Focus not locked prior to shots captured.
 

HTCahHTC

Senior Member
May 9, 2008
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#9
set 2 seconds timer for long exposure. and your photos are blur, maybe due to shaking or something.
 

gymak90

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Jan 5, 2008
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#10
1) What kind of tripod are you using?
If your tripod is designed for pns, it might not be able to take the weight of 1000D(even though it's light).
Do the mechanical things: Make sure screws are tightened. Tripod must be on a sturdy surface e.g. floor. Ensure tripod doesn't twitch when there's wind etc.

2) Try again using a shutter release cable or pre-set timer. For the former, you need not press the shutter button on the cam. For the latter, you can press then leave it to stabilise. This elimates potential shake as you press n release the shutter button.
 

night86mare

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Aug 25, 2006
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#11
#1 This was taken at about 6:50pm and was taken with a tripod.
it doesnt' look like you have used a tripod.

so the problem is either that you are not using the self-timer to make sure that your triggering the shutter doesn't result in vibrations, or you are turning your image stabiliser on when shooting on tripod, or your tripod is not eating enough rice, or you are dancing around the tripod when the exposure is going on.

in any case - read up on exposure and composition, look at more photos.

understanding what you are doing is far superior than heading into the fray blindly.
 

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zhengyank

New Member
Aug 9, 2008
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#13
Hi all!

Really thanks for all of your replies!


#1 I was using the tripod that is supplied by Canon.
(Got it as a freebie from Comex fare) It is able to support weights of 1.15kg, so it should'nt be the tripod problem.

#2 When i took the pictures, i did set 2 sec timer before the camera releases the shutter, hence it isn't "me" shaking the camera while taking long exposure shots.

From all of your replies, i think the most likely cause of the blur picture is due to my IS on?

When i took the pictures, my camera did had it's Image Stabiliser ON while mounted on the Tripod.

May i know why it must turned off when mounted?

Thank-You all for your replies, it has benefited me a lot! :D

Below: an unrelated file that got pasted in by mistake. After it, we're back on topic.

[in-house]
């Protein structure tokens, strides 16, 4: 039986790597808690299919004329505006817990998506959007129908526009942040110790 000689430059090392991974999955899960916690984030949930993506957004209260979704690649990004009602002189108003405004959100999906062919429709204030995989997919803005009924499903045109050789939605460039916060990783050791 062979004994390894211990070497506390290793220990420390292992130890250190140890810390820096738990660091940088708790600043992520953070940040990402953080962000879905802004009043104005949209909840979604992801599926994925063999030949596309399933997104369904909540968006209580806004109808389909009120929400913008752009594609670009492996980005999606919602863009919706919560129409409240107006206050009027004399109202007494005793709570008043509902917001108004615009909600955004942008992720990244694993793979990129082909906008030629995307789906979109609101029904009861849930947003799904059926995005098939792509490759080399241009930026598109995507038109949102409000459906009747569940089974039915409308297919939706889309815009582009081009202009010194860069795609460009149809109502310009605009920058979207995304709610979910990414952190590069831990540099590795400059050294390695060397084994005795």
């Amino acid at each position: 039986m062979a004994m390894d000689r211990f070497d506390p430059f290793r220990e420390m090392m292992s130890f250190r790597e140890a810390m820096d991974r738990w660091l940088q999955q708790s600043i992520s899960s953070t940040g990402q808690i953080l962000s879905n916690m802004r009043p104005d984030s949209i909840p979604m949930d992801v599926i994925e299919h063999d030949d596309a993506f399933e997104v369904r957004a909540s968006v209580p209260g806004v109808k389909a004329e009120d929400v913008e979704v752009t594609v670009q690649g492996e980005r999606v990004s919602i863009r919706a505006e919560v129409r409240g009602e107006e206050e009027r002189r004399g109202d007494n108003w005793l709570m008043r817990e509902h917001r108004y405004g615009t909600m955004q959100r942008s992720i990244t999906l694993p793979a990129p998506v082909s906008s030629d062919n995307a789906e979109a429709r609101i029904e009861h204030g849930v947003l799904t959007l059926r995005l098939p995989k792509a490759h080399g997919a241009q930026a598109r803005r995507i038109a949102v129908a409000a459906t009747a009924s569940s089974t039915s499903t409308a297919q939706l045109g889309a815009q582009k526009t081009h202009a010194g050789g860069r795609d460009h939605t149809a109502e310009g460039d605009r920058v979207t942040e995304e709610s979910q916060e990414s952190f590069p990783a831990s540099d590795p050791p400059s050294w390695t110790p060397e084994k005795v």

Rashkae

Senior Member
Nov 28, 2005
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#14
Also, be aware that most lenses start to lost sharpness after about f/16 due to diffraction. Shooting at F/32 (your first pic) is a very bad idea.
 

Headshotzx

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Dec 14, 2007
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#15
Hi all!

Really thanks for all of your replies!


#1 I was using the tripod that is supplied by Canon.
(Got it as a freebie from Comex fare) It is able to support weights of 1.15kg, so it should'nt be the tripod problem.

You're wrong. I also used the Canon supplied freebie-tripod at the same place with 400D + 17-40L @ 30secs and I too got lots of those moving lights and stuff. Definitely your tripod.

I find that the freebie tripod isn't stable at all. And if you sit down at the esplanade, you can actually feel just a slight bit of vibrations from the river (or maybe it's just me) but that'll affect the exposure.
 

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Octarine

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Jan 3, 2008
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#17
When i took the pictures, my camera did had it's Image Stabiliser ON while mounted on the Tripod. May i know why it must turned off when mounted?
The tripod is your Image Stabilizer. Switch off what you don't need, IS sucks battery.
I don't know what tripod Canon is giving as freebie ... but usually those freebies are not much worth - in terms of money and in terms of value. Have a look at some tripods in reputable shops (check the Canon equipment section, sticky threads about Canon lenses). You'll see and feel the difference. Alternatively see catchlight's recommendation of using a bag to stabilize your tripod. Hang it in the centre below the cam. Your tripod must be stable and sturdy enough even if there is some wind blowing.
 

Octarine

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#18
And if you sit down at the esplanade, you can actually feel just a slight bit of vibrations from the river (or maybe it's just me) but that'll affect the exposure.
I think it's all this digging in underground and filled land. Sometimes I can feel the ground vibrating when a bus is passing by at junctions far away from any MRT line. A bridge will catch even more vibrations from cars and trucks going over it. Since bridges need to be a bit flexible they will transmit the vibrations to the area around.
 

Headshotzx

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Dec 14, 2007
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#19
I think it's all this digging in underground and filled land. Sometimes I can feel the ground vibrating when a bus is passing by at junctions far away from any MRT line. A bridge will catch even more vibrations from cars and trucks going over it. Since bridges need to be a bit flexible they will transmit the vibrations to the area around.
Good observation, but I was shooting from the Esplanade side. The underground digging still makes sense though. It definitely threw my exposures off.
 

jmmtn4aj

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Jan 1, 2007
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#20
f/8? I haven't picked up the camera in a looong time but aren't 30-1 minute exposures usually done at f/11 or so?

Anyway your pictures show obvious motion blur and overexposure. If your camera offers a mirror-up-mode, use that.